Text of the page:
Racial and gender harassment take their toll when permitted to exist in uncivil, emotionally abusive and bullying workplaces. Those who experience general mistreatment often find themselves experiencing discriminatory treatment as well. This compounding effect increases the amount of stress experienced by the recipients of workplace violence.

Lim and Cortina note that those who perpetrate both incivil acts and harassment tend to do so to reinforce or raise their dominant position in the work group. The act of debasing a racial, ethnic or gender group is conducted in a social context so that observers are reminded of the perpetrator’s relative dominance or social standing. The driving force behind hostile treatment of others at work often is the desire to establish oneself as powerful, in control and in charge of the social hierarchy at work. Abusive workmates or supervisors often rationalize their efforts to be the “top dog” at work as righting the perceived imbalance in a diverse workplace (“they” are taking our jobs); or somehow asserting the proper hierarchical order (“they” are incompetent and deserve disregard or bad treatment).

3. Physical Threat

At the extreme end of the workplace violence continuum is physical threat, injury or even death. When acts of rudeness, discrimination, harassment and abuse continue unchecked and are tolerated by organizations, the scene is set for further violence. Thankfully, workplace mistreatment does not always escalate to include physical harm, but the conditions are right for this potentiality to occur. It is common to find most of the fault with the perpetrator of the violence yet the organization is also culpable. Companies must stop workplace incivility, interpersonal mistreatment and harassment. This means nipping in the bud smaller transgressions such as swearing or ignoring people when they speak. That’s because these behaviours are part of a larger, potentially escalating pattern of workplace violence. For example, one plant manager banned swearing at meetings when developing a culture of mutual respect at his company. Attending to these small issues can help prevent more toxic behaviours from ever gaining a foothold in a respectful organization. When boundaries around what is appropriate organizational behaviour and what is not are clear, companies safeguard staff health and their bottom lines.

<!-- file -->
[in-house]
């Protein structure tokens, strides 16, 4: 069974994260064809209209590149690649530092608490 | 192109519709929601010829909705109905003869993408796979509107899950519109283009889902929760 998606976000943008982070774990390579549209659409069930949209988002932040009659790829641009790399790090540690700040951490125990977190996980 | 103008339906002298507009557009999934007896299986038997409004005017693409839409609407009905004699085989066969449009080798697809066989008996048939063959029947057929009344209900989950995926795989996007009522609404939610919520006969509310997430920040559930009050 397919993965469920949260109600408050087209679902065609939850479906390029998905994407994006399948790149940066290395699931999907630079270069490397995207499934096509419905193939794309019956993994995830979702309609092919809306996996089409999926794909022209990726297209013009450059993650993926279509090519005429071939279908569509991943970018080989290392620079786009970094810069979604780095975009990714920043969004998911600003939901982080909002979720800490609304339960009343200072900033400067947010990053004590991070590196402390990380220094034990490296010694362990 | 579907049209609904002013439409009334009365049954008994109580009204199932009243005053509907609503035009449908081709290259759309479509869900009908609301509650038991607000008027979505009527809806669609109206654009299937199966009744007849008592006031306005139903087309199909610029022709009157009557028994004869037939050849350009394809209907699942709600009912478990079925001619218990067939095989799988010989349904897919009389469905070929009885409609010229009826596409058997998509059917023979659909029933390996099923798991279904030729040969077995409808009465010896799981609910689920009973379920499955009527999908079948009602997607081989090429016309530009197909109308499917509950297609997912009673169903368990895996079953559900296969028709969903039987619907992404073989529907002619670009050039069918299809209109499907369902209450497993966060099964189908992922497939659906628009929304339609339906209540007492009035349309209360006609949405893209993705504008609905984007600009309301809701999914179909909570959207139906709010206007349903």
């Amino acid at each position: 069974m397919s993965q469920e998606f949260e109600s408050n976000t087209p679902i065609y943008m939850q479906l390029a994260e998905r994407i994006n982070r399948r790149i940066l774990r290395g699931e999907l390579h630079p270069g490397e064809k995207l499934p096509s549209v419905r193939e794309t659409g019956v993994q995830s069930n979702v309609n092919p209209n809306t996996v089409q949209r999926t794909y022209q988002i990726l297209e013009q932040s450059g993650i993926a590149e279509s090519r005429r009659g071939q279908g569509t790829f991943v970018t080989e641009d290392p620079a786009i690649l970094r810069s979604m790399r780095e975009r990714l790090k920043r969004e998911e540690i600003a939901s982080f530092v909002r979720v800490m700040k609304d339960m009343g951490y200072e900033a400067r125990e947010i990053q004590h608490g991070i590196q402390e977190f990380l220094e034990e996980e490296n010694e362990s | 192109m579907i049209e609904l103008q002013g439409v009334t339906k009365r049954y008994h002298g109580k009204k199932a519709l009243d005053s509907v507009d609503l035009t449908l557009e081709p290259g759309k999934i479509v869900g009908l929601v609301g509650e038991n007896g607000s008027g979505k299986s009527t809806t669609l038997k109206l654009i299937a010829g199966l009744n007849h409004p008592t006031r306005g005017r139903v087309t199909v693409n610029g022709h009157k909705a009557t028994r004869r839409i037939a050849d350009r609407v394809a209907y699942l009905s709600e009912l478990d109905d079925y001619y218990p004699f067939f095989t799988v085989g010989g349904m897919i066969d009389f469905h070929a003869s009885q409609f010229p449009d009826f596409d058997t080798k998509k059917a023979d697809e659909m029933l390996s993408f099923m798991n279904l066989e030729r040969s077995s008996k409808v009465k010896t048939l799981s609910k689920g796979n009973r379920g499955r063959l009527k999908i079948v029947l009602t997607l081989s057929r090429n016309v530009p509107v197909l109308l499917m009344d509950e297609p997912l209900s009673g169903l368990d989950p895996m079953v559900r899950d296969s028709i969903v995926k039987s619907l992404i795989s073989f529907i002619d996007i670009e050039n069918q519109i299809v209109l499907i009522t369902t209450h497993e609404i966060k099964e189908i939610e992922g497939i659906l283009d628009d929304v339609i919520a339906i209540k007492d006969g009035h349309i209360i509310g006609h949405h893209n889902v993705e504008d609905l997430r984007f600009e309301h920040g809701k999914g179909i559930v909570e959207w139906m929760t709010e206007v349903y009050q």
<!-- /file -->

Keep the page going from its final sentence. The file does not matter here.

Maintaining vigilance in this regard is key, since there will be continual chipping away at the lines between civility and incivility on the job. The reason for this is that there can be a certain amount of ambiguity around knowing what is appropriate when dealing with situations that appear to be a matter of etiquette or seem to be the result of a personal blind spot. Nevertheless, reminding staff about the importance of respectful practices, pointing out what constitutes civil behaviour and what does not, will go a long way in ensuring that the workplace is an emotionally and physically safe place to be.

Dr. Jennifer Newman and Dr. Darryl Grigg are registered psychologists and directors of Newman & Grigg Psychological and Consulting Services Ltd., a Vancouver-based corporate training and development partnership. They can be contacted at

Identifying information in cases cited has been changed to protect confidentiality.

Print Friendly